Research on functional personalized cells published on Nature Communications


Fundamental research and drug development for personalized medicine necessitates cell cultures from defined genetic backgrounds.  However, providing sufficient numbers of authentic cells from individuals poses a challenge. Here, we present a new strategy for rapid cell expansion that overcomes current limitations. Using a small gene library, researchers expanded primary cells from different tissues, donors, and species. Cell-type-specific regimens that allow the reproducible creation of cell lines were identified. In depth characterization of a series of endothelial and hepatocytic cell lines confirmed phenotypic stability and functionality. Applying this technology enables rapid, efficient, and reliable production of unlimited numbers of personalized cells. As such, these cell systems support mechanistic studies, epidemiological research, and tailored drug development.


Expansion of functional personalized cells with specific transgene combinations.

Christoph Lipps1,19, Franziska Klein2, Tom Wahlicht1, Virginia Seiffert2, Milada Butueva1, Jeannette Zauers3,Theresa Truschel3, Martin Luckner3, Mario Köster2, Roderick MacLeod4, Jörn Pezoldt5, Jochen Hühn5,Qinggong Yuan6,7, Peter Paul Müller2, Henning Kempf8, Robert Zweigerdt8, Oliver Dittrich-Breiholz9,Thomas Pufe10, Rainer Beckmann10, Wolf Drescher11,12, Jose Riancho13, Carolina Sañudo13, Thomas Korff14,Bertram Opalka15, Vera Rebmann16, Joachim R. Göthert15, Paula M. Alves17, Michael Ott6,7, Roland Schucht3,Hansjörg Hauser2, Dagmar Wirth1,18 & Tobias May3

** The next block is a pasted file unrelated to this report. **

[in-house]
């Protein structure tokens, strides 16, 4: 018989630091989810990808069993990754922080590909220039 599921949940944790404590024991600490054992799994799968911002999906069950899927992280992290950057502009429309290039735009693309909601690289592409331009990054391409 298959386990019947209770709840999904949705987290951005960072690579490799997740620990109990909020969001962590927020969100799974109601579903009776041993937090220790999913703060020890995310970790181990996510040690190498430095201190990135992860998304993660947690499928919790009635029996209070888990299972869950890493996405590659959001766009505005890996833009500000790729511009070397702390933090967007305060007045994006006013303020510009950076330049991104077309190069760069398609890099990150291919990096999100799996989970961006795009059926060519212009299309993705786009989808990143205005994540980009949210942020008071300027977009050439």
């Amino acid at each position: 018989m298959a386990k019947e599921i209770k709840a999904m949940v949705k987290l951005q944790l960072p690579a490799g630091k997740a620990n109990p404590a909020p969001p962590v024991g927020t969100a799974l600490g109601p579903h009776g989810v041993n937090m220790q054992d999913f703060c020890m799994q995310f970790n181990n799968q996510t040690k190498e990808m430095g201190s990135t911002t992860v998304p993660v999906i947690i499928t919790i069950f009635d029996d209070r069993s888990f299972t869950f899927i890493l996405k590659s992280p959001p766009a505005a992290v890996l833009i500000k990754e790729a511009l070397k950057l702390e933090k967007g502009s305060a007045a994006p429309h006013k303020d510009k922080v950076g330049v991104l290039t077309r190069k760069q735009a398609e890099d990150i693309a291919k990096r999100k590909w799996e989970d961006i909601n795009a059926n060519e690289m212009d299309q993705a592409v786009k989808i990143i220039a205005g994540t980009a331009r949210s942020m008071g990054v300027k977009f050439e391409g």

1Model Systems for Infection and Immunity, HZI–Helmholtz Centre for Infection Research, Inhoffenstr. 7, 38124 Braunschweig, Germany. 2Department ofGene Regulation and Differentiation, HZI–Helmholtz Centre for Infection Research, Inhoffenstr. 7, 38124 Braunschweig, Germany. 3InSCREENeX GmbH,Inhoffenstr. 7, 38124 Braunschweig, Germany. 4Leibniz Institute DSMZ–German Collection of Microorganisms and Cell Cultures, Inhoffenstr. 7, 38124Braunschweig, Germany. 5Experimental Immunology, HZI–Helmholtz Centre for Infection Research, Inhoffenstr. 7, 38124 Braunschweig, Germany. 6Department of Gastroenterology, Hepatology, Endocrinology, Hannover Medical School, Carl-Neuberg-Str. 1, 30625 Hannover, Germany. 7TranslationalResearch Group Cell and Gene Therapy, Twincore - Centre for Experimental and Clinical Infection Research GmbH, Feodor-Lynen-Str. 7, 30625 Hannover,Germany. 8Leibniz Research Laboratories for Biotechnology and Artificial Organs (LEBAO), Hannover Medical School, MHH, Carl-Neuberg-Str. 1, 30625Hannover, Germany. 9Research Core Unit Genomics, Medical School Hannover, 30625 Hannover, Germany. 10Department of Anatomy and Cell Biology,RWTH Aachen University, 52074 Aachen, Germany. 11Department of Orthopaedics, Aachen University Hospital, RWTH Aachen University, Aachen 52074,Germany. 12Department of Orthopedic Surgery of the Lower Limb and Arthroplasty, Rummelsberg Hospital, Schwarzenbruck 90592, Germany. 13Department of Internal Medicine, Hospital U.M. Valdecilla, University of Cantabria, IDIVAL, 39008 Santander, Spain. 14Institute of Physiology and Pathophysiology, RG Blood Vessel Remodeling, University Heidelberg, Im Neuenheimer Feld 326, 69120 Heidelberg, Germany. 15Department of Hematology,West German Cancer Center (WTZ), University Hospital Essen, Hufelandstr. 55, 45147 Essen, Germany. 16Institute for Transfusion Medicine, UniversityHospital Essen, Virchowstr. 179, 45147 Essen, Germany. 17Instituto de Biologia Experimental e Tecnologica, Universidade Nova de Lisboa, Oeiras 2781-901,Portugal. 18Experimental Hematology, Hannover Medical School, Carl-Neuberg-Str. 1, 30625 Hannover, Germany. 19Present address: Experimental Cardiology, Justus-Liebig University Giessen, Aulweg 129, 35392 Giessen, Germany.